Richard Benton, Associate Professor
Richard Benton received his PhD in 2003 from the University of Cambridge for work in the group of Daniel St Johnston at The Wellcome Trust/Cancer Research UK Gurdon Institute. He joined Leslie Vosshall's laboratory at The Rockefeller University, New York, for his post-doctoral training, funded by EMBO and the Helen Hay Whitney Foundation. He established his group at the Center for Integrative Genomics in September 2007, and was awarded an ERC Grant in 2008. In 2009, he won the Eppendorf & Science Prize for Neurobiology, and in 2011 he received an HFSP Young Investigator Award and was elected to the EMBO Young Investigator Programme. Richard received the Friedrich Miescher Award and the AChemS Young Investigator Award for Research in Olfaction in 2012. He was promoted to Associate Professor in August 2012.
Keywords: neuroscience, neuron, sensory, olfaction, chemosensation, pheromone, receptor, genetics, Drosophila, insects, evolution
E-mail Richard Benton
From bacteria to humans, all organisms derive vital information from chemical signals in their environment. These may indicate the presence of food or dangers such as fire and predators. Many social interactions between members of the same species are also mediated by chemical communication, including aggregation and courtship behaviours. We are interested in the genetic, neural and evolutionary basis of how organisms detect chemical signals, process them in the brain, and respond with the appropriate behaviour.
Our experimental focus is the olfactory system of the fruit fly, Drosophila melanogaster. Drosophila is a genetically tractable model organism that displays a rich repertoire of chemosensory-driven behaviours under the control of a relatively simple nervous system. Combining genomics and genetics, molecular and cellular biology, electrophysiology and behavioural analysis, we aim to dissect the sense of smell from the gene, to the neuron, to the circuit, to the behaviour.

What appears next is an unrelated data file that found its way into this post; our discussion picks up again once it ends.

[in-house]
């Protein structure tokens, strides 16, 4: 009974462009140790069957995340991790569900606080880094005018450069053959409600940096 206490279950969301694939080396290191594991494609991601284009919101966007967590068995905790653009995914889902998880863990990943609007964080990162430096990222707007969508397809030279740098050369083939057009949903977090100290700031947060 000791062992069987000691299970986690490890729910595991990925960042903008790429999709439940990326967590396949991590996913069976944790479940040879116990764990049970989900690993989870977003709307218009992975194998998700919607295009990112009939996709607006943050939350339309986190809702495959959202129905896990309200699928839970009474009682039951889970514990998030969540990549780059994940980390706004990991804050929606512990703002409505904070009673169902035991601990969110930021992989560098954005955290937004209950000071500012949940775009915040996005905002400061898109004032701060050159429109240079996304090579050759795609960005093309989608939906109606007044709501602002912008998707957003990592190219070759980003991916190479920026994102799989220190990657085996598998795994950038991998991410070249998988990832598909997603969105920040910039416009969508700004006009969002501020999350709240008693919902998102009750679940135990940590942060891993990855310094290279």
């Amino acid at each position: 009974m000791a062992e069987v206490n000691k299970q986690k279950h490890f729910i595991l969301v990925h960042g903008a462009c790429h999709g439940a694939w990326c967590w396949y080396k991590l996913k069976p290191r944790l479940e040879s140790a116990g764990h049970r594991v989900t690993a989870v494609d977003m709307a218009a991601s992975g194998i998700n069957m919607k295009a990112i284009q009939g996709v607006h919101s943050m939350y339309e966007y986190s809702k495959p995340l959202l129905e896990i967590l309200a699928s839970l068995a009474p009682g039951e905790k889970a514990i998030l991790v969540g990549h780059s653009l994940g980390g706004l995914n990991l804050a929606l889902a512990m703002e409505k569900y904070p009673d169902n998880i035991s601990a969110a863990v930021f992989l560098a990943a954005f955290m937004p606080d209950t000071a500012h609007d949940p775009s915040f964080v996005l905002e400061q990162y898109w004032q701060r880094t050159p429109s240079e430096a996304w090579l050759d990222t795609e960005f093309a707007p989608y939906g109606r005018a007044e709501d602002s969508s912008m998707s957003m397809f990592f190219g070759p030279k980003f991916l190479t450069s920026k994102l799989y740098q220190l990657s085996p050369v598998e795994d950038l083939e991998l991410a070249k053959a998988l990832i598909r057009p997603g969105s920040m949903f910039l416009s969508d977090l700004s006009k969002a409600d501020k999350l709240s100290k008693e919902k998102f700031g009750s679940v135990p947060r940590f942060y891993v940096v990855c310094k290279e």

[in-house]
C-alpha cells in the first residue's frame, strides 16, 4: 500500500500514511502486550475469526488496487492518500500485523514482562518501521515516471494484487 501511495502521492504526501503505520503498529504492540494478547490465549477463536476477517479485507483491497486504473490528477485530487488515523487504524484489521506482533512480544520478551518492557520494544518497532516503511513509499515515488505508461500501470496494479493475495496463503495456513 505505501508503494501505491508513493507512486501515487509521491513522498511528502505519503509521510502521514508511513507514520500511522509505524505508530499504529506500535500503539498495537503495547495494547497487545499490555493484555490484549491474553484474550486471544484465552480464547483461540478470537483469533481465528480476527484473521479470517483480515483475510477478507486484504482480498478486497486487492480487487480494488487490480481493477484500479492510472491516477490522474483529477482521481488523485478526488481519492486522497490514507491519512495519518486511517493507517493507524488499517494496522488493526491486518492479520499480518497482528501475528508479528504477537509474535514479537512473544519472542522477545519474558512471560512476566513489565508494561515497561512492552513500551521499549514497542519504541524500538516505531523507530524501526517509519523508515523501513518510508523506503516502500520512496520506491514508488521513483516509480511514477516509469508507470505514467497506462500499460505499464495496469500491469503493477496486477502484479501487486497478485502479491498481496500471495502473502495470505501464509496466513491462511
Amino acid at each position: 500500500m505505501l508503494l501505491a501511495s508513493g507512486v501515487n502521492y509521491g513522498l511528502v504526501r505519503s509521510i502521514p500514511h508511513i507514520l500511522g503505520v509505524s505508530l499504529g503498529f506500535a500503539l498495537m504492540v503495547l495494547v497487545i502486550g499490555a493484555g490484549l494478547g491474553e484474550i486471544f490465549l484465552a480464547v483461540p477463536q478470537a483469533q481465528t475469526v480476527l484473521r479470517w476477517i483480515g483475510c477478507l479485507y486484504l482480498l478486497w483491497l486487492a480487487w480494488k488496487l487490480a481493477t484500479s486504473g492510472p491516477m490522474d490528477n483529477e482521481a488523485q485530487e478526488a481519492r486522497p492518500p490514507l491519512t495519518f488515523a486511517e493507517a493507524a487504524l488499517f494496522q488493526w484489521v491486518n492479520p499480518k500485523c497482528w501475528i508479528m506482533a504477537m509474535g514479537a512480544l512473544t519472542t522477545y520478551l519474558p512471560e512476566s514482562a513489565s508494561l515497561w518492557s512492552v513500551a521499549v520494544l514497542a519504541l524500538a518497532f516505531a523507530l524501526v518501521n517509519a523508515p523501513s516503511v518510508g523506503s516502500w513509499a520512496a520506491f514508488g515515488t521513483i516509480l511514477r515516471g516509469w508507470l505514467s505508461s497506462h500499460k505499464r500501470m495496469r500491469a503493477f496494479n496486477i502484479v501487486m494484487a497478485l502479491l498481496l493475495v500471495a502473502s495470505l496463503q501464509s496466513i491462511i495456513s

Gomez-Diaz C, Reina JH, Cambillau C, and Benton R. Ligands for pheromone-sensing neurons are not conformationally-activated odorant binding proteins. PLOS Biology (2013) 11(4): e1001546
LeBoeuf A, Benton R* and Keller L*. The molecular basis of social behavior: models, methods and advances. Curr Opin Neurobiol (2013) 23(1):3-10 (*co-corresponding authors)
Ramdya P, Schaffter T, Floreano D and Benton R. Fluorescence Behavioral Imaging (FBI) tracks identity in heterogeneous groups of Drosophila. PLOS ONE (2012) 7(11):e4838
Grosjean Y, Rytz R, Farine JP, Abuin L, Cortot J, Jefferis GSXE and Benton R. An olfactory receptor for food-derived odours promotes male courtship in Drosophila. Nature (2011) 478(7368), 236-40
Silbering AF*, Rytz R*, Grosjean Y*, Abuin L, Ramdya P, Jefferis GSXE and Benton R. Complementary function and integrated wiring of the evolutionarily distinct Drosophila olfactory subsystems. The Journal of Neuroscience (2011) 31(38):13357-13375 (*equal contribution)
Abuin L., Bargeton B., Ulbrich M.H., Isacoff E.Y., Kellenberger S. and Benton R. Functional architecture of olfactory ionotropic glutamate receptors. Neuron (2011) 69, 44-60
Benton R. Neuroscience: Sexy circuits. Nature (2010) 468, 638-640
Ai M., Min S., Grosjean Y., Leblanc C., Bell R., Benton R., Suh, G.S.B. Acid sensing by the Drosophila olfactory system. Nature (2010) 468, 691-695
Croset V.*, Rytz R.*, Cummins S.F., Budd A., Brawand D., Kaessmann H., Gibson T.J. and Benton R. Ancient protostome origin of chemosensory ionotropic glutamate receptors and the evolution of insect taste and olfaction. PLOS Genetics (2010) 6(8): e1001064 (*equal contribution)
Ramdya, P, Benton R. Evolving olfactory systems on the fly. Trends in Genetics (2010), 26(7):307-16
Benton R. Evolution and revolution in odor detection. Science (2009) 326, 382-383
Benton R, Vannice KS, Gomez-Diaz C and Vosshall LB. Variant ionotropic glutamate receptors as chemosensory receptors in Drosophila. Cell (2009) 136(1):149-162
Benton R, Vannice KS and Vosshall LB. An essential role for a CD36 receptor in pheromone detection in Drosophila. Nature (2007) 450, 289-293